“A Christmas Story”: Docu on helmer Bob Clark debuts Nov. 29

Clarkworld

Bob Clark had a perplexing career in film.

The multihyphenate made one timeless, flawless picture that will run forever — 1983’s “A Christmas Story.”

He also made a whole lot of other movies. Some were successful (“Porky’s,” “Porky’s II”), some became notorious over time (“Black Christmas,” “Children Shouldn’t Play with Dead Things”), and some were just plain stinkers (“Rhinestone,” “Baby Geniuses,” “The Karate Dog”).

How could the same guy who gave us a contemporary classic, a perennial holiday fave, also be responsible for talking tots and a Dolly Parton-Sylvester Stallone romance? Well, that was the peculiar, strangely endearing genius of Clark, friends and colleagues say in a new docu on the helmer.

“ClarkWorld,” produced and directed by Deren Abram, is set to bow Nov. 29 in Cleveland as part of a two-day, 25th anniversary salute to “A Christmas Story,” which was shot in and around Cleveland back when areas of the city could reasonably pass for the 1940 time period of the pic with only a little bit of dressing.

The movie about a 9-year-old Ralphie Parker’s determination to secure the Christmas present of his dreams — a Red Ryder Carbine-Action Two-Hundred-Shot Range Model Air Rifle (aka a BB gun) — is so beloved that the house used as the boy’s home in the pic is now a tourist attraction and Cleveland is home to an annual “Christmas Story” celebration.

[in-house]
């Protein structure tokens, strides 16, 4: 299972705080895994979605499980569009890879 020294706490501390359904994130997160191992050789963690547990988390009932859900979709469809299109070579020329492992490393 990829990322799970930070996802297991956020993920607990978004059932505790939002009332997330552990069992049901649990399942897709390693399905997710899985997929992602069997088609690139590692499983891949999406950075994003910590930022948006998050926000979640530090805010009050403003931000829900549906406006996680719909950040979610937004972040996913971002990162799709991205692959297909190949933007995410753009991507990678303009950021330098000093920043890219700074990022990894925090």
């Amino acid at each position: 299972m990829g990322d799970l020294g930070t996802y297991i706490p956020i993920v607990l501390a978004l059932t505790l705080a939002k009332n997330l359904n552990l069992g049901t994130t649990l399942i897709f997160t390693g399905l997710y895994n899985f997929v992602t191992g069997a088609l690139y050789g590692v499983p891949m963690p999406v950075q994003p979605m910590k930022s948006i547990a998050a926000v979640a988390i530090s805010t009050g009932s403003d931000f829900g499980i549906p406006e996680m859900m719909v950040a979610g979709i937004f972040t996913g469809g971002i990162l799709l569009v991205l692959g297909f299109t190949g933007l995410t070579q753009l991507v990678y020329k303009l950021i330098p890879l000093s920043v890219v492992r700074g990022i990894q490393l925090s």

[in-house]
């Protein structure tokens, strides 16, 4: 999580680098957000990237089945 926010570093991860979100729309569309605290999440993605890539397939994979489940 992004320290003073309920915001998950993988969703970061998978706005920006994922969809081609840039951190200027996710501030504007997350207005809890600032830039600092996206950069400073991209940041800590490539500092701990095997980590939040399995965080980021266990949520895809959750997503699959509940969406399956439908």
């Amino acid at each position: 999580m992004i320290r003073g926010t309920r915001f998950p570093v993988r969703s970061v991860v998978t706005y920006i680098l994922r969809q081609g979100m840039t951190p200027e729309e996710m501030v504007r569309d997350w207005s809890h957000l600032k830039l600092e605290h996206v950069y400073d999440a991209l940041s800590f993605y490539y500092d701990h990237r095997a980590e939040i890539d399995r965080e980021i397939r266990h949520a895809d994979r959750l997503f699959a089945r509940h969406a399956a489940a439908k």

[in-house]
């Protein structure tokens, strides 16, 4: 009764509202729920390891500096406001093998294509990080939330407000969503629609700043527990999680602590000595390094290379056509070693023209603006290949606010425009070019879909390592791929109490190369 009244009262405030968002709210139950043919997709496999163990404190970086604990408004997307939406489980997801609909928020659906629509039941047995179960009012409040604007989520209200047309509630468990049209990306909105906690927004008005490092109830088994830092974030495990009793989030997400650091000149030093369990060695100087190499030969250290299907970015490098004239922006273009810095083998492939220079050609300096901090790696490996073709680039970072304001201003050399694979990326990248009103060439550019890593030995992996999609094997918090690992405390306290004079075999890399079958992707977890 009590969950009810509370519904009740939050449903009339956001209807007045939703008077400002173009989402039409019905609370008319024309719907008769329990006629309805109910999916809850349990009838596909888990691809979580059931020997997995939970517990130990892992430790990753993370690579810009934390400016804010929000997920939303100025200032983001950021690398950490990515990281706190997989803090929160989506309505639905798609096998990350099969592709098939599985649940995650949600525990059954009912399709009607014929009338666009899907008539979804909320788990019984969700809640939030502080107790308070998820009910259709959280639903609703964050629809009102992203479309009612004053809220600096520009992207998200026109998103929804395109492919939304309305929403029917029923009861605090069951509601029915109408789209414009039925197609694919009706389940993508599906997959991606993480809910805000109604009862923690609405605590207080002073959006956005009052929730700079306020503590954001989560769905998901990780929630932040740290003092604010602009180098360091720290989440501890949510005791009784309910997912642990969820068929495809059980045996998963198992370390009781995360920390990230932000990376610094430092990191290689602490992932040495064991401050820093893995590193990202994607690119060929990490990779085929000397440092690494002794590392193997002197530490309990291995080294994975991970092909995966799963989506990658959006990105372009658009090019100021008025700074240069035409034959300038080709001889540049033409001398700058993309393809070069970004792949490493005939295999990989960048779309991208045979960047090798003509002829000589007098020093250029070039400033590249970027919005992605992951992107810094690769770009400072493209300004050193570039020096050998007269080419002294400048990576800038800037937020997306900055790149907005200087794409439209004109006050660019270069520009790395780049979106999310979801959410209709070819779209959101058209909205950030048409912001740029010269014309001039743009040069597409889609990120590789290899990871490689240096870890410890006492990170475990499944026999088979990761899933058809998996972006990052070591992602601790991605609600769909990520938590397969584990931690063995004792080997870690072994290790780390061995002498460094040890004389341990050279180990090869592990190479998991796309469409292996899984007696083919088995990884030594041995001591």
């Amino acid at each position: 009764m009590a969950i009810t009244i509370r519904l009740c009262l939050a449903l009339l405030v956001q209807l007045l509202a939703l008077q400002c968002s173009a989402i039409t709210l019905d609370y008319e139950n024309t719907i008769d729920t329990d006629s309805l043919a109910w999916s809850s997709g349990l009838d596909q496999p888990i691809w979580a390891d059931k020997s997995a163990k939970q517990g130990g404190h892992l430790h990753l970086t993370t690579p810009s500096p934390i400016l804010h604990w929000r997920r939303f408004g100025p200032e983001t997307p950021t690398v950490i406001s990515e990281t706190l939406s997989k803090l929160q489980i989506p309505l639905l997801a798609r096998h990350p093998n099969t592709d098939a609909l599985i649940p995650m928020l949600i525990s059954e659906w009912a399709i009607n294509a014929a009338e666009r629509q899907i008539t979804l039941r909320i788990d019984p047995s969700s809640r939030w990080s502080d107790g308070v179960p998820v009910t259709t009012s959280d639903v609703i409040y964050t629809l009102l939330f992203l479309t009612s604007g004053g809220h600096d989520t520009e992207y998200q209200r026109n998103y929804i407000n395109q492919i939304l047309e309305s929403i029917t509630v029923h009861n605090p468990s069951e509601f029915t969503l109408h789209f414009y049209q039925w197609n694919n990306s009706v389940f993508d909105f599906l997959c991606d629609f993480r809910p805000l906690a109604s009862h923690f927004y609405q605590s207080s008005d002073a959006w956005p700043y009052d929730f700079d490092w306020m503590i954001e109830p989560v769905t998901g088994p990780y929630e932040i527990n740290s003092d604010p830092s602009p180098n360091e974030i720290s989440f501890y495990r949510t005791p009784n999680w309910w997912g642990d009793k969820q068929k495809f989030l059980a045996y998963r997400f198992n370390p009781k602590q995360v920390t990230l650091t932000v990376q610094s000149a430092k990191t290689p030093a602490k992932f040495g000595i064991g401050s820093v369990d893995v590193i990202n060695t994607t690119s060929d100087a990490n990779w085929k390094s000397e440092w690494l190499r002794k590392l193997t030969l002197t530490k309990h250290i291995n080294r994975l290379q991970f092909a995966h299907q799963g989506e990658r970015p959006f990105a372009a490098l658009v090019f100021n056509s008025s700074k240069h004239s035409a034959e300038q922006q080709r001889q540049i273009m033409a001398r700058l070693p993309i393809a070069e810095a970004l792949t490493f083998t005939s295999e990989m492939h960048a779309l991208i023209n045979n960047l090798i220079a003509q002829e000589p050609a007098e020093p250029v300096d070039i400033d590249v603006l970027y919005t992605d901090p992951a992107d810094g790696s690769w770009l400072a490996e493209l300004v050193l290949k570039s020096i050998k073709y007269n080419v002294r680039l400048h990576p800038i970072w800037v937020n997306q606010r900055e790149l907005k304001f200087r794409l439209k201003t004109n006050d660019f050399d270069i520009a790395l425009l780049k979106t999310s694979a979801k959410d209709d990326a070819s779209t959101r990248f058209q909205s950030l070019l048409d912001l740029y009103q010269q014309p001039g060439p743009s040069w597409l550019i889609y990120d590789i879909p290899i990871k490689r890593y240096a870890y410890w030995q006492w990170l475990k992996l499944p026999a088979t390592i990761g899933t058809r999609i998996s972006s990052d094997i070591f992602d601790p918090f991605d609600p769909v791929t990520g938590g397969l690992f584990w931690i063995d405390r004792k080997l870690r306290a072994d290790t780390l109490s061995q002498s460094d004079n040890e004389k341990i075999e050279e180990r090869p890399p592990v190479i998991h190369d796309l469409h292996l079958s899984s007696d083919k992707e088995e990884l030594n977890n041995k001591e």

What makes “Christmas Story” so special? It starts with the source material, a story penned by radio humorist Jean Shepherd that so deftly captures the spirit of the season for a kid — the good and the bad, the crass and the commercial, the sweet and the saccharine, the nobody-understands-me angst and the nervous excitement that borders on madness as the Big Morning approaches.

Clark’s movie captures every bit of the sweetness and the edge in Shepherd’s story. Thanks to a stellar cast –anchored by Peter Billingsley as Ralphie and Darren McGavin and Melinda Dillon as his parents — the movie can completely transport you back in time, not merely to an America on the cusp of World War II but to a time and a place that exists entirely out of time, but in our collective subconscious under the rough heading of “childhood.”

It works as a sentimental journey even if you didn’t grow up in the Midwest at a time when Dec. 25 was the day “around which the whole kid year revolved,” as the narrator puts it in the movie.

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